Electronic auteur revisits his past, digs deeper into hypnotic dance grooves
While he’s hardly been inactive during the five years since the last Four Tet LP (releasing a set of remixes, a Fridge album and no less than four collaborations with avant-garde jazz drummer Steve Reid), Kieran Hebden has lost some momentum since he revolutionized electronic music with his use of folk instruments on 2003’s Rounds. That he hasn’t really tied up the loose ends of that experiment into some definitive statement is both a small disappointment and a large testament to his creative restlessness.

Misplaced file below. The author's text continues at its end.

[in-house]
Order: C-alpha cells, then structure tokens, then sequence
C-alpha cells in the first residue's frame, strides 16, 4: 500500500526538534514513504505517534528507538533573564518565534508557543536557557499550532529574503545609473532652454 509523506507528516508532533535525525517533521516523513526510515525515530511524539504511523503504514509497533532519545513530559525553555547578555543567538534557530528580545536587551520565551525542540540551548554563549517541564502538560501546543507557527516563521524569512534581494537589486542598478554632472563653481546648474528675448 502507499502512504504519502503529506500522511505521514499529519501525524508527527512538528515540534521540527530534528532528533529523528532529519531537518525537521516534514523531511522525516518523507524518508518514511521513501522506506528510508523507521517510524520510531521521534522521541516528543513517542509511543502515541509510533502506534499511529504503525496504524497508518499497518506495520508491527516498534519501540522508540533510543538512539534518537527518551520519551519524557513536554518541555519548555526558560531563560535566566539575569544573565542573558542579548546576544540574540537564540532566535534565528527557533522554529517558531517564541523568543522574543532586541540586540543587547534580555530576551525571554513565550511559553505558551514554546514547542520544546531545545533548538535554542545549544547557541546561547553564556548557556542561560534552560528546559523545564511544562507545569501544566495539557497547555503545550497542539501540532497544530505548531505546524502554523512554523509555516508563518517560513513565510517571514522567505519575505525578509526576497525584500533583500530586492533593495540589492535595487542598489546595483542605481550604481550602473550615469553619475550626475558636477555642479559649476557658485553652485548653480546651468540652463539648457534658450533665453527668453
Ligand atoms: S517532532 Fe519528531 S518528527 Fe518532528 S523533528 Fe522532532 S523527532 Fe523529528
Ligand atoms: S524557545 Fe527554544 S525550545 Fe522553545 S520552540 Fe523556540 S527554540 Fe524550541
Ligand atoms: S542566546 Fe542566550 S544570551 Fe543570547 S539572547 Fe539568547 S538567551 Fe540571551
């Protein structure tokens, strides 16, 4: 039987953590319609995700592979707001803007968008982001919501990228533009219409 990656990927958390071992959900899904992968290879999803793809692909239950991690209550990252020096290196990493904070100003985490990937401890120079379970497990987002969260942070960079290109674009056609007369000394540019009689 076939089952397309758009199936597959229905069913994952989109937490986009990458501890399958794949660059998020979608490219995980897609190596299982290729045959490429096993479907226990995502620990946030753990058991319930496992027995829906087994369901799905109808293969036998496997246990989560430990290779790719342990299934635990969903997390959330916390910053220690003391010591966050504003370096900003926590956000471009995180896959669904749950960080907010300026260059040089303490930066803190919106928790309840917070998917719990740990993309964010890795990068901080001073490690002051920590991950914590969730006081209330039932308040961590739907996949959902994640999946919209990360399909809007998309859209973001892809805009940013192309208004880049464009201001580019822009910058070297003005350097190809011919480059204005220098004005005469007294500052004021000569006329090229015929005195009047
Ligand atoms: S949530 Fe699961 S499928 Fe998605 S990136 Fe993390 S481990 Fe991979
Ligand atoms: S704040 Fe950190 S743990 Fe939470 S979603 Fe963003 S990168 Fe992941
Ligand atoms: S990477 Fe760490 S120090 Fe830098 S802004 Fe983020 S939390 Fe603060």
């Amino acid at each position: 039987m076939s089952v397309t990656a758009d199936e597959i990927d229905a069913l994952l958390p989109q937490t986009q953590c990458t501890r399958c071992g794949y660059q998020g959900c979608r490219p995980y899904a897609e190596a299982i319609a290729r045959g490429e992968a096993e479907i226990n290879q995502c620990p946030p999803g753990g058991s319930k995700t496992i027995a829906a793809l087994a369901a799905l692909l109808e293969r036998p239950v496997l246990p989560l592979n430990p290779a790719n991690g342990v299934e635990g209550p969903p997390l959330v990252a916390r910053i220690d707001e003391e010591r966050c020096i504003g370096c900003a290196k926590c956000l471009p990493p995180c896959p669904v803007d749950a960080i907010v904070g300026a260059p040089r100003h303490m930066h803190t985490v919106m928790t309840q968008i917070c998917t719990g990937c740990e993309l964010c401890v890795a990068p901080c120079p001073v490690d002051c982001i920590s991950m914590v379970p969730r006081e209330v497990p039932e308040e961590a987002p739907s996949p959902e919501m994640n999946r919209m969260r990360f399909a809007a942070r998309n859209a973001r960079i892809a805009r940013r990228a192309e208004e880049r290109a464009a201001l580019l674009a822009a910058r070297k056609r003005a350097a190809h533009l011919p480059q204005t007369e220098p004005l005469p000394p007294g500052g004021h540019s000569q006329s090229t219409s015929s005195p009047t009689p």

Part minimalist dance record, part undulating sound collage, his new album serves as a scrapbook of nearly every idea Hebden has examined and cast aside during his career. His showmanship has hardened into nuance and understatement, and here he deconstructs oscillating dance grooves and stuttering electronics into the hypnotic nine-minute “Love Cry” and casts halos of acoustic guitar over hazy synthesizers in “Circling,” the latter providing a partial answer to how Hebden might update his bridge across the acoustic/electronic divide in the 21st century.